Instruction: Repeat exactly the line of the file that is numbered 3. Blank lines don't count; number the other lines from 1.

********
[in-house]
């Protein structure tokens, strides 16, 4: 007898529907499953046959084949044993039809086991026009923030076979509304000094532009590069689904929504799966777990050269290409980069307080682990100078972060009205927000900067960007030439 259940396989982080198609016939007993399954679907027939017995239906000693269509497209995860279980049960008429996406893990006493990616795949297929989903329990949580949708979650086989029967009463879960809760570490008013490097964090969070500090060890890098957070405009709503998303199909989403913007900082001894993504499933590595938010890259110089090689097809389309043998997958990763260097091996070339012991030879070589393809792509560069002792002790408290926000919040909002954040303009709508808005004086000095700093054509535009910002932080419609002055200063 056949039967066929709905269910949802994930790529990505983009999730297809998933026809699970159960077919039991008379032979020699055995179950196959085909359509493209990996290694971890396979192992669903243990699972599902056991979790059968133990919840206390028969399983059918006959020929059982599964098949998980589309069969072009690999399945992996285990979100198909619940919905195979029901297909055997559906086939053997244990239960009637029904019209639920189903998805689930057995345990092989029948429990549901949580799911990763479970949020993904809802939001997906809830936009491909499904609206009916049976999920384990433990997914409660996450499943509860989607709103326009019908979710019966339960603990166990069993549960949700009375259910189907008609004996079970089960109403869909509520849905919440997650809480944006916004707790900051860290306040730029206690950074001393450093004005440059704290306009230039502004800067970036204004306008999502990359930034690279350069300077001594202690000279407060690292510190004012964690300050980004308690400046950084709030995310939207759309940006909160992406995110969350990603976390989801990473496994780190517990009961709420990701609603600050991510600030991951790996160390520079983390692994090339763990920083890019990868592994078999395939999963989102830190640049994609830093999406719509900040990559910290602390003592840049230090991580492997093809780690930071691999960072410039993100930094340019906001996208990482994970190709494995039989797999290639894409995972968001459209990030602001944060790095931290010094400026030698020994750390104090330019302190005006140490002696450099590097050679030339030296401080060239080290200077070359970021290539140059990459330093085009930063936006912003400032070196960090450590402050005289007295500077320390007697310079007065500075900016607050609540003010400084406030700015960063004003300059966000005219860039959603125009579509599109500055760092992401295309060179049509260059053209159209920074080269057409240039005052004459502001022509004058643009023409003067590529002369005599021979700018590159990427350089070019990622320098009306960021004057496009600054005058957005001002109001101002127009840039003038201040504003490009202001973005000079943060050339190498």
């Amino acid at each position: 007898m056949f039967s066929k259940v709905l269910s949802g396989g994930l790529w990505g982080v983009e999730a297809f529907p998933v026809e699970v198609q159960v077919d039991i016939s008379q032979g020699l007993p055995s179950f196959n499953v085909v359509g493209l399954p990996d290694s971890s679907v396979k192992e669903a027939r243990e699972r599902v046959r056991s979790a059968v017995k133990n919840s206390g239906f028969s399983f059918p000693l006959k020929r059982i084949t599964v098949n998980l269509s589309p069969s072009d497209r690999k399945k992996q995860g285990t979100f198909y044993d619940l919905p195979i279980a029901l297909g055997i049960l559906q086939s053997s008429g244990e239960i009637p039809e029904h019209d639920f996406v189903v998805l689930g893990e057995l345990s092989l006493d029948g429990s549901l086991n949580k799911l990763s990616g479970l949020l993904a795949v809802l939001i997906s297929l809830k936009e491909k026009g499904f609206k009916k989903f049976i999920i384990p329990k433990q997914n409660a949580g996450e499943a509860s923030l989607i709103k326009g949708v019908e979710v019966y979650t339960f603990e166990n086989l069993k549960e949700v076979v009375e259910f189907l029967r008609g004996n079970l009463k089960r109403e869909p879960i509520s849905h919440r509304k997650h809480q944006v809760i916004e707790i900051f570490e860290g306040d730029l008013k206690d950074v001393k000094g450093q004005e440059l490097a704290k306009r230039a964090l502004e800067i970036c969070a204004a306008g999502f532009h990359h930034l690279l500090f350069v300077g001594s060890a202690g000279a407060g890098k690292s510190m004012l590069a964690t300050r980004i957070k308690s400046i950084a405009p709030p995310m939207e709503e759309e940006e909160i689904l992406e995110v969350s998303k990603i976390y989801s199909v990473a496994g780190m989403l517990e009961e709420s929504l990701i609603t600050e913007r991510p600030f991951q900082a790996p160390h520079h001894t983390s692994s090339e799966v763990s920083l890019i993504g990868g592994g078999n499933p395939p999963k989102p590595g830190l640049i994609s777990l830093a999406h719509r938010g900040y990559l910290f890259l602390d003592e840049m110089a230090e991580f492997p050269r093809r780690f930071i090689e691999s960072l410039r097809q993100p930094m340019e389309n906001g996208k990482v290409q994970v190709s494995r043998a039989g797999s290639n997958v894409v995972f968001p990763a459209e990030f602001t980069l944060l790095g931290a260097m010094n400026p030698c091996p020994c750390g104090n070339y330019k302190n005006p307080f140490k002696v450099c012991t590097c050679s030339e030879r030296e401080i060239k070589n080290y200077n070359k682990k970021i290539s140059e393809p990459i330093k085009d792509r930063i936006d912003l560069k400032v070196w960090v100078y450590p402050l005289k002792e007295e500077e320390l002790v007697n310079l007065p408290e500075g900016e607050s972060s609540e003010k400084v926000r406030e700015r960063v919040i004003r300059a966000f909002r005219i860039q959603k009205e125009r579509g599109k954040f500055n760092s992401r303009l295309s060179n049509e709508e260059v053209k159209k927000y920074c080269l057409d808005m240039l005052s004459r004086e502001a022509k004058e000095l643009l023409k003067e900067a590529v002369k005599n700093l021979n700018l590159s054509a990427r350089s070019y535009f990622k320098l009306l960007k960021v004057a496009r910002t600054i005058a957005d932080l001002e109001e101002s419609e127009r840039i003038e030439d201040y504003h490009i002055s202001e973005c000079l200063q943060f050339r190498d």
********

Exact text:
């Amino acid at each position: 007898m056949f039967s066929k259940v709905l269910s949802g396989g994930l790529w990505g982080v983009e999730a297809f529907p998933v026809e699970v198609q159960v077919d039991i016939s008379q032979g020699l007993p055995s179950f196959n499953v085909v359509g493209l399954p990996d290694s971890s679907v396979k192992e669903a027939r243990e699972r599902v046959r056991s979790a059968v017995k133990n919840s206390g239906f028969s399983f059918p000693l006959k020929r059982i084949t599964v098949n998980l269509s589309p069969s072009d497209r690999k399945k992996q995860g285990t979100f198909y044993d619940l919905p195979i279980a029901l297909g055997i049960l559906q086939s053997s008429g244990e239960i009637p039809e029904h019209d639920f996406v189903v998805l689930g893990e057995l345990s092989l006493d029948g429990s549901l086991n949580k799911l990763s990616g479970l949020l993904a795949v809802l939001i997906s297929l809830k936009e491909k026009g499904f609206k009916k989903f049976i999920i384990p329990k433990q997914n409660a949580g996450e499943a509860s923030l989607i709103k326009g949708v019908e979710v019966y979650t339960f603990e166990n086989l069993k549960e949700v076979v009375e259910f189907l029967r008609g004996n079970l009463k089960r109403e869909p879960i509520s849905h919440r509304k997650h809480q944006v809760i916004e707790i900051f570490e860290g306040d730029l008013k206690d950074v001393k000094g450093q004005e440059l490097a704290k306009r230039a964090l502004e800067i970036c969070a204004a306008g999502f532009h990359h930034l690279l500090f350069v300077g001594s060890a202690g000279a407060g890098k690292s510190m004012l590069a964690t300050r980004i957070k308690s400046i950084a405009p709030p995310m939207e709503e759309e940006e909160i689904l992406e995110v969350s998303k990603i976390y989801s199909v990473a496994g780190m989403l517990e009961e709420s929504l990701i609603t600050e913007r991510p600030f991951q900082a790996p160390h520079h001894t983390s692994s090339e799966v763990s920083l890019i993504g990868g592994g078999n499933p395939p999963k989102p590595g830190l640049i994609s777990l830093a999406h719509r938010g900040y990559l910290f890259l602390d003592e840049m110089a230090e991580f492997p050269r093809r780690f930071i090689e691999s960072l410039r097809q993100p930094m340019e389309n906001g996208k990482v290409q994970v190709s494995r043998a039989g797999s290639n997958v894409v995972f968001p990763a459209e990030f602001t980069l944060l790095g931290a260097m010094n400026p030698c091996p020994c750390g104090n070339y330019k302190n005006p307080f140490k002696v450099c012991t590097c050679s030339e030879r030296e401080i060239k070589n080290y200077n070359k682990k970021i290539s140059e393809p990459i330093k085009d792509r930063i936006d912003l560069k400032v070196w960090v100078y450590p402050l005289k002792e007295e500077e320390l002790v007697n310079l007065p408290e500075g900016e607050s972060s609540e003010k400084v926000r406030e700015r960063v919040i004003r300059a966000f909002r005219i860039q959603k009205e125009r579509g599109k954040f500055n760092s992401r303009l295309s060179n049509e709508e260059v053209k159209k927000y920074c080269l057409d808005m240039l005052s004459r004086e502001a022509k004058e000095l643009l023409k003067e900067a590529v002369k005599n700093l021979n700018l590159s054509a990427r350089s070019y535009f990622k320098l009306l960007k960021v004057a496009r910002t600054i005058a957005d932080l001002e109001e101002s419609e127009r840039i003038e030439d201040y504003h490009i002055s202001e973005c000079l200063q943060f050339r190498d």